1. No orientation.
Unlike starting a new job in a new industry where your colleagues can bring you up to speed, you will be alone. Use this website to get started.
2. A lot of what you learned in for-profit marketing is not relevant for nonprofits.
The fundamentals of marketing are the same. But you will rarely need to help with product development, pricing, distribution channels, formal marketing plans. You may feel similar to car enthusiasts, who reminisce about the joy of tinkering with old cars. They got a sense of accomplishment fixing the fundamental mechanics of a car. Modern cars are too complex for enthusiasts to enjoy.
3. Volunteering is more like consulting.
Consulting is different from being an employee.
4. Don’t expect your nonprofits to know what they need.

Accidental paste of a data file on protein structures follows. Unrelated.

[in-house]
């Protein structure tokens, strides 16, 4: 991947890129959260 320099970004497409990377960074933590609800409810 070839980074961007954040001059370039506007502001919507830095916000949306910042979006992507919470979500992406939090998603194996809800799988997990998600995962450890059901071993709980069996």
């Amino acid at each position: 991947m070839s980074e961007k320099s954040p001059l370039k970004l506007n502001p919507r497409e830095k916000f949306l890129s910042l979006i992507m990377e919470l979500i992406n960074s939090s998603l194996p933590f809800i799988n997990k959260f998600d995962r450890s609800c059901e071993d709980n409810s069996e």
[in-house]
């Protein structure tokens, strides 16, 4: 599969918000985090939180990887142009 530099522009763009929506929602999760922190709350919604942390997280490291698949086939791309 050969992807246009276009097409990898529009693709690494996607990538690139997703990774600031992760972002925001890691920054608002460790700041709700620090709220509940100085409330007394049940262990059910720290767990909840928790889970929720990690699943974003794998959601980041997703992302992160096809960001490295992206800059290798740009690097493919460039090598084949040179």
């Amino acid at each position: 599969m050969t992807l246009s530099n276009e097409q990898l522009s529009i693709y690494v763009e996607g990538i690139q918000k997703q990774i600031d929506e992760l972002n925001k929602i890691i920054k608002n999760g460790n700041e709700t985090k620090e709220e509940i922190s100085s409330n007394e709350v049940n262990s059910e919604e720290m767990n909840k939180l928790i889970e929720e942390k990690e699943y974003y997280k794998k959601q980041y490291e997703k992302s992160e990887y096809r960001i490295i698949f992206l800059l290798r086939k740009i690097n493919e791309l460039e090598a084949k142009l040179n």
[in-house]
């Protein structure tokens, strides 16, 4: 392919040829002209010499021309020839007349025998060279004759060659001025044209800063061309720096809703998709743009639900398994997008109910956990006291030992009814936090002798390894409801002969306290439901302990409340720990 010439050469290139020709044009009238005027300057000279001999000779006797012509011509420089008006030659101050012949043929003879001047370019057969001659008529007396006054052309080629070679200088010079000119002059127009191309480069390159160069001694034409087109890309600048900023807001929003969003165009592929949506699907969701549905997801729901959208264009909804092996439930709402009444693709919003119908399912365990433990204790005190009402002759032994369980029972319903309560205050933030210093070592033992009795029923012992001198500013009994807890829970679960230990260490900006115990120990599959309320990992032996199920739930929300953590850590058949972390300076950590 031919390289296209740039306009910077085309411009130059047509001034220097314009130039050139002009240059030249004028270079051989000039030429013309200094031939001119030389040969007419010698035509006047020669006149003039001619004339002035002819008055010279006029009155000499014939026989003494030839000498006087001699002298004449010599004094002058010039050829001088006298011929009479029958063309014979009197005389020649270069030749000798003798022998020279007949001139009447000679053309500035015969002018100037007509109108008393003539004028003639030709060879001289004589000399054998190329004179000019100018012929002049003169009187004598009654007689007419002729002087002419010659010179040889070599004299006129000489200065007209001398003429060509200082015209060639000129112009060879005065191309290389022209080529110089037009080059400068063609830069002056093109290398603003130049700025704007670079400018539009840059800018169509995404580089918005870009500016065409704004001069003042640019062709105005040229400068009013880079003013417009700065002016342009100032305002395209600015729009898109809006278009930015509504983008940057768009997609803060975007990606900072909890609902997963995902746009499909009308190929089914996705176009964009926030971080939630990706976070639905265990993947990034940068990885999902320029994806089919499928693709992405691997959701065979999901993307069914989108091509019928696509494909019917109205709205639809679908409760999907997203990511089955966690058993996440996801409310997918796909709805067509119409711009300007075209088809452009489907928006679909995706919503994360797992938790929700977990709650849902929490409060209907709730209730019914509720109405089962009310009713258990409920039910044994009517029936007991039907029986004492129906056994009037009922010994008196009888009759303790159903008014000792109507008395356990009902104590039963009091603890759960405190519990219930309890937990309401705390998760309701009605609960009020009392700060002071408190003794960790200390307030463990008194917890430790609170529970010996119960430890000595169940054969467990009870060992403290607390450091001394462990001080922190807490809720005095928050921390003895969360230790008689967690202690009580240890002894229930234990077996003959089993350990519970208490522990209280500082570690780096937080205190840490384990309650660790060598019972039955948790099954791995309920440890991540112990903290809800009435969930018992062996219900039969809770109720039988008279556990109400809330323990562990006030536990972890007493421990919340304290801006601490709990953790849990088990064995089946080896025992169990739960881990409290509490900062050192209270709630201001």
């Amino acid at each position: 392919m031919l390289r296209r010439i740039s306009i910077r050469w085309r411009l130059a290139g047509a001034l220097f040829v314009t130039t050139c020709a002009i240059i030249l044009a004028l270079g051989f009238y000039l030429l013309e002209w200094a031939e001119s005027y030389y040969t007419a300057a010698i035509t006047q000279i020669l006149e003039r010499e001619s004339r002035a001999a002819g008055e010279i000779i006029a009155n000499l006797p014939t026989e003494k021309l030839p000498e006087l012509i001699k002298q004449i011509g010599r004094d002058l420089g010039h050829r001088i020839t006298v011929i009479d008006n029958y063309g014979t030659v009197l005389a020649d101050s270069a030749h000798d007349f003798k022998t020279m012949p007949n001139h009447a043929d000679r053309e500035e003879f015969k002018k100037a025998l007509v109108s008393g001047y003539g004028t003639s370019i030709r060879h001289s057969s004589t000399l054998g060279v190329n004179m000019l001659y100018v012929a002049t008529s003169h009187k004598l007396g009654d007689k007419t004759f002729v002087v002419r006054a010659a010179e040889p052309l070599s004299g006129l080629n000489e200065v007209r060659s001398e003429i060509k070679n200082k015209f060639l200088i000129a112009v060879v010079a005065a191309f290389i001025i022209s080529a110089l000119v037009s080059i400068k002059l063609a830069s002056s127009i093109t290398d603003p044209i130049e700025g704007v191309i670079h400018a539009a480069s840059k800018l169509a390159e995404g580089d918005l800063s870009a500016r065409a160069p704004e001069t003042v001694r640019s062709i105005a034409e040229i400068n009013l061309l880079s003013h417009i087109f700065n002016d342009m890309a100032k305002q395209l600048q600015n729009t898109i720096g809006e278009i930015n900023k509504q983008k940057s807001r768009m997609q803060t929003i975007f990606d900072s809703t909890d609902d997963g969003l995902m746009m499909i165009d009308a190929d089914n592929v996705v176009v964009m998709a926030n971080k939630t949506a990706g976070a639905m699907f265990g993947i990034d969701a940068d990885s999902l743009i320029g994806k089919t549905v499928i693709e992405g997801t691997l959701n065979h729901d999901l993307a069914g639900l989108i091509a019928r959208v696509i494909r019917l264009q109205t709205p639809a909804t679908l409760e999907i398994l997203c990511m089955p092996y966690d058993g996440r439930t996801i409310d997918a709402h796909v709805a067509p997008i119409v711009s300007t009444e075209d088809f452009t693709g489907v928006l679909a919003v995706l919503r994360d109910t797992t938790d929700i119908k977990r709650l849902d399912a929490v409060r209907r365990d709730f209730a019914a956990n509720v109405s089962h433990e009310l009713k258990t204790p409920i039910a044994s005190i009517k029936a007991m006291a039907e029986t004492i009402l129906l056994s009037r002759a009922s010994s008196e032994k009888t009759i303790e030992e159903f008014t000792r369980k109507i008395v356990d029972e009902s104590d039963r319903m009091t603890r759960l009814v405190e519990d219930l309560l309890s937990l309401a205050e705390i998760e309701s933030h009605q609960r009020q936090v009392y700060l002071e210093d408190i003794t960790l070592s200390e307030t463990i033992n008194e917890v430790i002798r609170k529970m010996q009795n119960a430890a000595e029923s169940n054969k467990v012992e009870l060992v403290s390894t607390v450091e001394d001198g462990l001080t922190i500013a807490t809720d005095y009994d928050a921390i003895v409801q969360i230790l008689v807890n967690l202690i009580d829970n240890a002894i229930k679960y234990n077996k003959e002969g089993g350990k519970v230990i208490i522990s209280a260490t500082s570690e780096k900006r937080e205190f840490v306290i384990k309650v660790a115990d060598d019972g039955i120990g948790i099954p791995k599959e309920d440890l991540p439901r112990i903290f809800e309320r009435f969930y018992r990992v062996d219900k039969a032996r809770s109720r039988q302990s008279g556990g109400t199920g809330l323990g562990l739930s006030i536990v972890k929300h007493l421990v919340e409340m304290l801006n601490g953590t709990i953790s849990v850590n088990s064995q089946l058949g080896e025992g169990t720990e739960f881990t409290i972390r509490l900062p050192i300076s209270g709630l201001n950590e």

You have to diagnose and triage. Typically, they will know only that they need “marketing help”.
5. Nonprofits think marketing is all about promotion.
Many do not realize there is a science side to marketing.
6. Fundraising staff will feel threatened by you.
Don’t take it personally. Historically, staff had to wear 2 hats: fundraising and marketing. A new volunteer with a lot of marketing experience may want to change things. They may not want you to change the brand. They may be concerned that the results from the 3 reports will affect their jobs.